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There are n children in a circle. Each of them has some candies (may be negative, positive or zero). They can give at a time a single candy to their neighbors. The end result is that they all should have zero candies in minimum steps.

Suppose we have 4 children with (-4, -2, 4, 2) candies then the sequence will be

  1. (-3, -2, 4, 1)
  2. (-2, -2, 4, 0)
  3. (-2, -1, 3, 0)
  4. (-2, 0, 2, 0)
  5. (-2, 1, 1, 0)
  6. (-2, 2, 0, 0)
  7. (-1, 1, 0, 0)
  8. ( 0, 0, 0, 0)

This is one possible answer, I have to find minimum number of steps.

  • Loop 1: find if a neighbor has positive candies,then give it to the neighbor with negative candies till number of candies is equal to zero and add the number of candies given to sum.

  • Loop 2: find if a neighbors' neighbour has positive candies, then give it to the neighbor with negative candies till number of candies is equal to zero and add 2 (the number of candies given to sum).

  • and so on.

The complexity of my solution is causing a TLE. What can I do to reduce the complexity?

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Try referencing to the online judge you are using –  Alexander Mar 30 '13 at 16:42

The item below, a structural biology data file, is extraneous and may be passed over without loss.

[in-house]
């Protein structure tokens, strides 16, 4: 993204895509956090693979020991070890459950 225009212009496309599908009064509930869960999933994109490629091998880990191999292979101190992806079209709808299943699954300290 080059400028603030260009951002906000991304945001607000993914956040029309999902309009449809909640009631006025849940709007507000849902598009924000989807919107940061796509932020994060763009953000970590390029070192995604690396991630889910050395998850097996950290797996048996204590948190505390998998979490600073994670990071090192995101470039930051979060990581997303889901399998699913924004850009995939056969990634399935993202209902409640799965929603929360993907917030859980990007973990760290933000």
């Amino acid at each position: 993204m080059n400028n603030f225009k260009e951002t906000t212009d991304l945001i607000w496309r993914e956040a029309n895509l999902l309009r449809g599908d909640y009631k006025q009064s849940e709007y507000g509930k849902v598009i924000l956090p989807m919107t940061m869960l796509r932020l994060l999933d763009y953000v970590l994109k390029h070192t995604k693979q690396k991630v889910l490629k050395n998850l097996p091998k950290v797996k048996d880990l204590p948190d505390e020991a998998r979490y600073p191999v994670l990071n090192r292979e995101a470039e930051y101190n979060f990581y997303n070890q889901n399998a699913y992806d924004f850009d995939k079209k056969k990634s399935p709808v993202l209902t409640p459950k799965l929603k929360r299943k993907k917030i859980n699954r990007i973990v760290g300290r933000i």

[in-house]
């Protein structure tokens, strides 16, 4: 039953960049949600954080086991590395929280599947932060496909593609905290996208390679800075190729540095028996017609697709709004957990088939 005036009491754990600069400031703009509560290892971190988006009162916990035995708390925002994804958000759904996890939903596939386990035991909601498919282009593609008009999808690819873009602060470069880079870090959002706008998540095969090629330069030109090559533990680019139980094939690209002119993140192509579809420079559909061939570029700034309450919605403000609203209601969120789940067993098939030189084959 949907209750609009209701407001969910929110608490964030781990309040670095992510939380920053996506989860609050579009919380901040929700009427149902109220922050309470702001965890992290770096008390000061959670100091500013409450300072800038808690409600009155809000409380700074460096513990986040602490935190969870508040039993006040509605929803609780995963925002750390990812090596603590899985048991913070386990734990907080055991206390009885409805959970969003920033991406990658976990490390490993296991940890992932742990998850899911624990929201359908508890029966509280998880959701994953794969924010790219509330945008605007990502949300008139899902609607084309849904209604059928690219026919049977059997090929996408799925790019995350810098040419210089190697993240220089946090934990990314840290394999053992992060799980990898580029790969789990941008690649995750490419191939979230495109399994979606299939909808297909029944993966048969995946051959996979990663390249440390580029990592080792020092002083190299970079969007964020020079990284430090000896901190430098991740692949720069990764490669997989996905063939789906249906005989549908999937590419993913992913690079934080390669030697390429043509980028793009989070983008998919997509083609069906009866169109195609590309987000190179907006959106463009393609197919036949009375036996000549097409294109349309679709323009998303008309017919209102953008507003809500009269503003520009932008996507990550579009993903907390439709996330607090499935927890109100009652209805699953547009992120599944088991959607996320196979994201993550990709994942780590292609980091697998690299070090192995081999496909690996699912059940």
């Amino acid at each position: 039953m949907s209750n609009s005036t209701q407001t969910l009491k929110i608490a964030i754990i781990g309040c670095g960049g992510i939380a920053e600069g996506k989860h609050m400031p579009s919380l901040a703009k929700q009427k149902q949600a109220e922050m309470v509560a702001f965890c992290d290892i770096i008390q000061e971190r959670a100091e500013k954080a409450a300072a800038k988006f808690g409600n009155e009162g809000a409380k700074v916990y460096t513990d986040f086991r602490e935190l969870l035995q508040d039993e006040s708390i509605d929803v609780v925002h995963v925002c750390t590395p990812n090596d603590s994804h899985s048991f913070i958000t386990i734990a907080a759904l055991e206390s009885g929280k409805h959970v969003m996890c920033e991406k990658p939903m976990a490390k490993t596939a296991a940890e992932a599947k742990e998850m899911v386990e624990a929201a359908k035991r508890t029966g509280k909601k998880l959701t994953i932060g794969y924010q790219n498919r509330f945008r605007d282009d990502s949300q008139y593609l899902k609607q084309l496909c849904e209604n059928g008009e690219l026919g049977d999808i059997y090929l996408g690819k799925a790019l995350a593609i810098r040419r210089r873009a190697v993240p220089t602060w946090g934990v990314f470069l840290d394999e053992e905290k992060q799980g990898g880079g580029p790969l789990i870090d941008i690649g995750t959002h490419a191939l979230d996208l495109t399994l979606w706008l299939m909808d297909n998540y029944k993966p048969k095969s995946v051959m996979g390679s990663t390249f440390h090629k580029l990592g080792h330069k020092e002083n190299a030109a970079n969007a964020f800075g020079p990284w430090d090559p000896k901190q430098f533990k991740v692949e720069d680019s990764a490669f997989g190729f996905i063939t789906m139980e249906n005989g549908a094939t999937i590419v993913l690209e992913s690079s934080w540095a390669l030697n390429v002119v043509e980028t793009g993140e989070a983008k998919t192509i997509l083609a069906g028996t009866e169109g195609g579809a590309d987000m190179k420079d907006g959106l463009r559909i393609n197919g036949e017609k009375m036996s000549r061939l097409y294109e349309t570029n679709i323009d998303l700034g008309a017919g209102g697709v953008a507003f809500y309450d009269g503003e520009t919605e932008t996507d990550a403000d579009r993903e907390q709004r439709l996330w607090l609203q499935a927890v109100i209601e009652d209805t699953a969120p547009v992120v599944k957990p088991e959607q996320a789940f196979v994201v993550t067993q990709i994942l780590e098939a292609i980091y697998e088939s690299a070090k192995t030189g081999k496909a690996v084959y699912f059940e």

max value of n is 10000 and time limit is 3 seconds. this was in my college coding comp on interviewstreet. I was not able to solve it but was curious to know what is the answer. –  kanz Mar 30 '13 at 16:52
Negative candy? Those poor kids! –  j_random_hacker Mar 30 '13 at 19:04
TLE = "Temporal lobe epilepsy"? –  angelatlarge Mar 30 '13 at 19:37

3 Answers 3

I don't think you need to loop round in detail. Write the number of candies in each place as X1, X2, X3, X4. Suppose that X1 receives k candies from its left (that is, for X4). After this it has X1+k candies, so it must pass this to its right. Then X2 will have X1 + X2 + k candies, so it must pass this to its right. X3 will then have X1 + X2 + X3 + k candies, so it must pass this to X4. We know X4 passed k candies, and this checks (assuming that X1 + X2 + X3 + X4 = 0 and if it doesn't there is no solution).